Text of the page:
Workers and employers bargain over the surplus income generated by an employment relationship, most notably in terms of wages. Wage-setting reflects broader macroeconomic developments, but it is also affected by shifts in bargaining power that are not directly observed. We propose a novel approach to identify exogenous variation (compared with other factors such as demand and supply shocks) in bargaining power from the data, using information about key events relevant for wage negotiations. We then study its effects on the macroeconomy.
In Germany, the country we focus on, a number of historical events arguably constitute positive wage bargaining shocks that improve workers’ bargaining power, such as the introduction of a statutory minimum wage in 2015 and a number of labour disputes led by the prominent union IG Metall. Minimum wage policy acts as a direct shift of bargaining power in favour of workers, and collective bargaining rounds that involve the threat of, or actual, strikes also boost workers’ bargaining power.
We find that positive wage bargaining shocks propagate to the economy through higher unemployment and lower output. The effects on unemployment are very persistent, whereas the effects on output are comparatively short-lived, mostly fading within three years. We also find that, for Germany, bargaining shocks explain around a quarter of changes in inflation and unemployment at longer horizons. Furthermore, the so-called pass-through of higher wages to prices following a wage bargaining shock is close to total. It thus provides a rationale for monetary policymakers to closely monitor factors influencing wage bargaining outcomes.
Identifying wage bargaining shocks
Bargaining power is unobserved and is an ‘umbrella’ term for various factors – ranging from personal preferences to the extent of unionisation and the sequencing of bargaining steps – that determine how the surplus of a work relationship is split between parties. In a canonical search and matching framework (Pissarides 2000), bargaining power is controlled by a parameter that seeks to capture all factors determined outside the model. In such a model, an increase in bargaining power allows workers to obtain higher wages, but vacancies drop as firms are less willing to hire owing to increased costs, leading to a gradual increase in unemployment.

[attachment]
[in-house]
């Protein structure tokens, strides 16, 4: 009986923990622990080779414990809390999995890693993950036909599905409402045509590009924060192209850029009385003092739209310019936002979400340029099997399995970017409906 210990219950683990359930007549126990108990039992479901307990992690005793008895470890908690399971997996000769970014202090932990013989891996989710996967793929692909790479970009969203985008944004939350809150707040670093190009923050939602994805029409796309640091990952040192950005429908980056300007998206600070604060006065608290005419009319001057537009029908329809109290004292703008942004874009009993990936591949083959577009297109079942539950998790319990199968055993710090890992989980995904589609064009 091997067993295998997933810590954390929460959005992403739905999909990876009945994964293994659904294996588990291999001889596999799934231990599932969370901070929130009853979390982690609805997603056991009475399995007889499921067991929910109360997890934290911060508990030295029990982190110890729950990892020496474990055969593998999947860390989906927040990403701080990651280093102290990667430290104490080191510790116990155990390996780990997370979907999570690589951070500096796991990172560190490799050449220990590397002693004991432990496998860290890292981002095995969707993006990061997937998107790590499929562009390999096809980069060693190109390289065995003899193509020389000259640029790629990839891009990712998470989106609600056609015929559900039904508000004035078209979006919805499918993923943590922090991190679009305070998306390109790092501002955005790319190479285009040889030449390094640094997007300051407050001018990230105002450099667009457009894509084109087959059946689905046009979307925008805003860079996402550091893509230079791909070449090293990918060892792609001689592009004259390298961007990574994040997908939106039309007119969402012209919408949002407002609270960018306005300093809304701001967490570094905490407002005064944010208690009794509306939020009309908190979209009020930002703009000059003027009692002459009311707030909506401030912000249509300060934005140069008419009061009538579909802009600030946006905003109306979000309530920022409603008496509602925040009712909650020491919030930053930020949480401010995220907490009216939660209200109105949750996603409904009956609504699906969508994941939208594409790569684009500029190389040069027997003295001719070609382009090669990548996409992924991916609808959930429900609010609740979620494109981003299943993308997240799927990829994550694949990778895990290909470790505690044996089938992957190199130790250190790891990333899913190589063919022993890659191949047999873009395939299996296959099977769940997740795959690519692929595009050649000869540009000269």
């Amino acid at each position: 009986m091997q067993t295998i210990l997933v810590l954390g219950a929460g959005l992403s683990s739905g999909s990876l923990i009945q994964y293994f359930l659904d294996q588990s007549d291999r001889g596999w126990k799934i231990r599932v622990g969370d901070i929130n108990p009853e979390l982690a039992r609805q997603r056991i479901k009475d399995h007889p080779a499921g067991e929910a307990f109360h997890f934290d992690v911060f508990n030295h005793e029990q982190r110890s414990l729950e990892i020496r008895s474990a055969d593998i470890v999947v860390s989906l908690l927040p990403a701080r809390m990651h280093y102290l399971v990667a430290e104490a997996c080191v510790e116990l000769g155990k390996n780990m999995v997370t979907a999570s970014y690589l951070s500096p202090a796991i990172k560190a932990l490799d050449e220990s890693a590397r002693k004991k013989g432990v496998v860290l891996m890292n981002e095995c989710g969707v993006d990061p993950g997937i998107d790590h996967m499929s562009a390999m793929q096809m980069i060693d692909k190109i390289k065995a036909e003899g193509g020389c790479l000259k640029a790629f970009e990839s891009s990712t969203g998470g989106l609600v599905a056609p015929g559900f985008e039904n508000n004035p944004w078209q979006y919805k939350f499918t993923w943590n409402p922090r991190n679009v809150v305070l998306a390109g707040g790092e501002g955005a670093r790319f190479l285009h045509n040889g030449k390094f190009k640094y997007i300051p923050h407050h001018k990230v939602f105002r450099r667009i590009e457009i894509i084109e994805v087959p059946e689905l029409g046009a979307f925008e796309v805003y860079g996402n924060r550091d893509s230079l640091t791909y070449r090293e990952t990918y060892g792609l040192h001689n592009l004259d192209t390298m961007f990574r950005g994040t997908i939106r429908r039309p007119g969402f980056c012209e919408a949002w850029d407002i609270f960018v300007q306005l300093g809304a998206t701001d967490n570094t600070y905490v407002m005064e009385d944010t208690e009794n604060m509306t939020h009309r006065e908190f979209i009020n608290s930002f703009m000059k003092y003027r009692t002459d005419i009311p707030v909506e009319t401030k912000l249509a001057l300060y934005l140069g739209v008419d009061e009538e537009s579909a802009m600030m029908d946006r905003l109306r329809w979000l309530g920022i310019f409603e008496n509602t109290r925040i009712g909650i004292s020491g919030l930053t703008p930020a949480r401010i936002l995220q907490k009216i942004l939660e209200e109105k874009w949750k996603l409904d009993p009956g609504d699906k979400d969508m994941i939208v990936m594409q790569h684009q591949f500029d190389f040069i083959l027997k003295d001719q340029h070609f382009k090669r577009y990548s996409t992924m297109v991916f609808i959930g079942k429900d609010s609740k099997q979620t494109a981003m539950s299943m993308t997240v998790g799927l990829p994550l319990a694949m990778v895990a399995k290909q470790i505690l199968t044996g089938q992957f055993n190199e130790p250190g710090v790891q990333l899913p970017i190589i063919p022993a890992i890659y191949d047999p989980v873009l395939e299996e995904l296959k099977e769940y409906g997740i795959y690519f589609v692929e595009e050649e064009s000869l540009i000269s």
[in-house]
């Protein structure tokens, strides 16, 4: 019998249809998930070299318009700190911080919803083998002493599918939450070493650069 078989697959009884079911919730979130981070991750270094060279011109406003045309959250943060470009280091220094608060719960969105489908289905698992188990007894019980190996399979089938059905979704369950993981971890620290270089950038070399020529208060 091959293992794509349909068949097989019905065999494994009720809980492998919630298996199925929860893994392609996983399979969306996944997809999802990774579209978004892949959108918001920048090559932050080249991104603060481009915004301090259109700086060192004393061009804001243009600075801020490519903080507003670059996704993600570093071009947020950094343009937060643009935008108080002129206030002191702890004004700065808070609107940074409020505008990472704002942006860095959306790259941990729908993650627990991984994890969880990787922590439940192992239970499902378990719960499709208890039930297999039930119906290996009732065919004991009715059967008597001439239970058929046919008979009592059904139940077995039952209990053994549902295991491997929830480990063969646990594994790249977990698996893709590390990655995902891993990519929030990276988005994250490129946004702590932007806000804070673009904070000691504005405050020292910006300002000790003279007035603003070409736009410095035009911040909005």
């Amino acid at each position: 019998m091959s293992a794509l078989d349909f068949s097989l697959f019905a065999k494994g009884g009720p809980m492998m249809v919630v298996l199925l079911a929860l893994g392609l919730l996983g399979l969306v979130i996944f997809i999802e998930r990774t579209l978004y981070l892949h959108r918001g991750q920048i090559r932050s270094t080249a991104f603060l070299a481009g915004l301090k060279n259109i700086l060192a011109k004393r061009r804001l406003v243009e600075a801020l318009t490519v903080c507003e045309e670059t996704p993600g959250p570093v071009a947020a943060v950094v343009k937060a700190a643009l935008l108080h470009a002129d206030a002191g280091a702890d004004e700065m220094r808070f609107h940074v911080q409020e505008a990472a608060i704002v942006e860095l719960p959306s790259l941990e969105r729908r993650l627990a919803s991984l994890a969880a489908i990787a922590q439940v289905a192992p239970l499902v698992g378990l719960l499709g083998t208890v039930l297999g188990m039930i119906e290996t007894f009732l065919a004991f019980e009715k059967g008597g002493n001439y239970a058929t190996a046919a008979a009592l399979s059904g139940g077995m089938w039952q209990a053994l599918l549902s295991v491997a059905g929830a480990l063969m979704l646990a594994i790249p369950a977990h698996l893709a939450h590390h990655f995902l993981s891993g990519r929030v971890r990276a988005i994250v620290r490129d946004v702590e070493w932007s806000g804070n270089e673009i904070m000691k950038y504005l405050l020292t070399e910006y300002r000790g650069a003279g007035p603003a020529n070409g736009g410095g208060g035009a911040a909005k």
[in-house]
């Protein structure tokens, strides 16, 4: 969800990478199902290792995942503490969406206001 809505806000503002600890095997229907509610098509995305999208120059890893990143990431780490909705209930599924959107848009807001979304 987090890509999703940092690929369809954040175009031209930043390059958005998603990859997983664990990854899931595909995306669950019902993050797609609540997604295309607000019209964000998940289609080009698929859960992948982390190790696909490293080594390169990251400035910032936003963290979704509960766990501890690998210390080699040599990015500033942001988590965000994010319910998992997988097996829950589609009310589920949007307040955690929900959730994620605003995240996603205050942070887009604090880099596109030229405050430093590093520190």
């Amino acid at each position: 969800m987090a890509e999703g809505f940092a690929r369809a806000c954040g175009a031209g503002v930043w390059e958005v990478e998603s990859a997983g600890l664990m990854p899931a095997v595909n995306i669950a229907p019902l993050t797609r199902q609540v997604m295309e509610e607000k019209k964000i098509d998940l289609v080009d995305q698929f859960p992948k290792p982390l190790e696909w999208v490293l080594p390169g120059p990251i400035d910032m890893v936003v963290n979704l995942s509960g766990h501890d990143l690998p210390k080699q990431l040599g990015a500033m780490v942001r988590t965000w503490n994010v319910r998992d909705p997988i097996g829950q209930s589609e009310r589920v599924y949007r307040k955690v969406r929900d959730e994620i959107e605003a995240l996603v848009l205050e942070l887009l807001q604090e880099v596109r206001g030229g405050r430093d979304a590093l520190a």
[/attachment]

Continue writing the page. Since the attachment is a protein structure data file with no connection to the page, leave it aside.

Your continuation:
Crucially, such an outcome for unemployment very much depends on the specifics of the assumed model. A different bargaining framework, a more complex modelling set-up, or different parameter values can completely alter the conclusions – and with them any policy recommendations. We therefore seek to rely as little as possible on theory in our identification of wage bargaining shocks, and instead exploit information available from recent historical events. We employ a structural vector autoregression (SVAR) model that relies on sign restrictions (also used in previous studies of wage bargaining shocks, e.g. Foroni et al. 2018, Conti and Nobili 2019, Galí and Gambetti 2019), but also on minimum wage policy shifts and labour strikes for identification.
Minimum wage introduction
At the beginning of 2013 German political parties declared a shared intention to introduce a binding minimum wage, and legislation in that sense came into force in August 2014. Compared with wage floors in other European countries, the initial minimum wage rate of €8.50, adjusted for purchasing power, was the third largest. Moreover, around 10.7% of the workforce (four million employees) had wage rates below the new threshold and were eligible for the minimum wage rate.
Major industrial actions
We also treat major industrial disputes as wage bargaining shocks. We apply stringent criteria to select strikes suitable for our identification purposes. We focus on strikes where (1) a union is viewed as the winner of a negotiation round, and (2) anecdotal evidence suggests that wage increases would have been much less favourable to workers in the absence of a strike (threat). Moreover, we only consider cases where (3) the strike is an ‘economic strike’, meaning that it is focused on wage increases or better working conditions. We also choose (4) significant and costly strikes: in Germany, the legislative framework governing strikes encourages unions to call warning strikes that are typically short and induce only minor production losses for the firm; instead, we focus on full-day strikes. Finally, we only consider (5) major labour market conflicts involving IG Metall, the union for the metal and electricity industry.
We identify three events that fully match our criteria. These occurred in the second quarter of 1995, the third quarter of 2002, and the second quarter of 2018. We also include another event, in the second quarter of 1999. Unlike the others, this fourth event did not result in a full-day strike, but instead ended with a compromise reached two hours after the deadline to authorise a strike. We observe non-negligible wage increases after IG Metall industrial disputes, as shown in Figure 1.
Figure 1 Nominal wages around selected IG Metall industrial strikes
Notes: The grey area shows the month of the actual wage increase, agreed between IG Metall and the association of employers. Basic Pay Rates (BPR) is an indicator compiled on a monthly basis by the Deutsche Bundesbank that summarises developments in wages under collective agreements covering over half of the German workforce (Deutsche Bundesbank 2020); BPR (MoM) is its monthly growth rate and BPR (QoQ) is its quarterly growth rate. The Wages and Salaries series is the quarterly growth rate of wages and salaries per employee based on national accounts.
However, strikes are not completely independent events. In fact, calls for strikes and most negotiated wage increases typically reflect unions’ reactions to improving economic conditions. For example, historical sources emphasise that IG Metall reacted to past and expected developments in wages, workers’ low purchasing power, a better economic situation, and rising profitability (Gesamt Metall 2018). But strikes are not entirely predictable either. For one thing, while the incidence of strikes may coincide and correlate with favourable economic conditions, industrial action is still pretty rare. It is subject to legal barriers and usually viewed as a last resort in wage negotiations, owing to the potential unemployment and reputational costs for all social partners involved.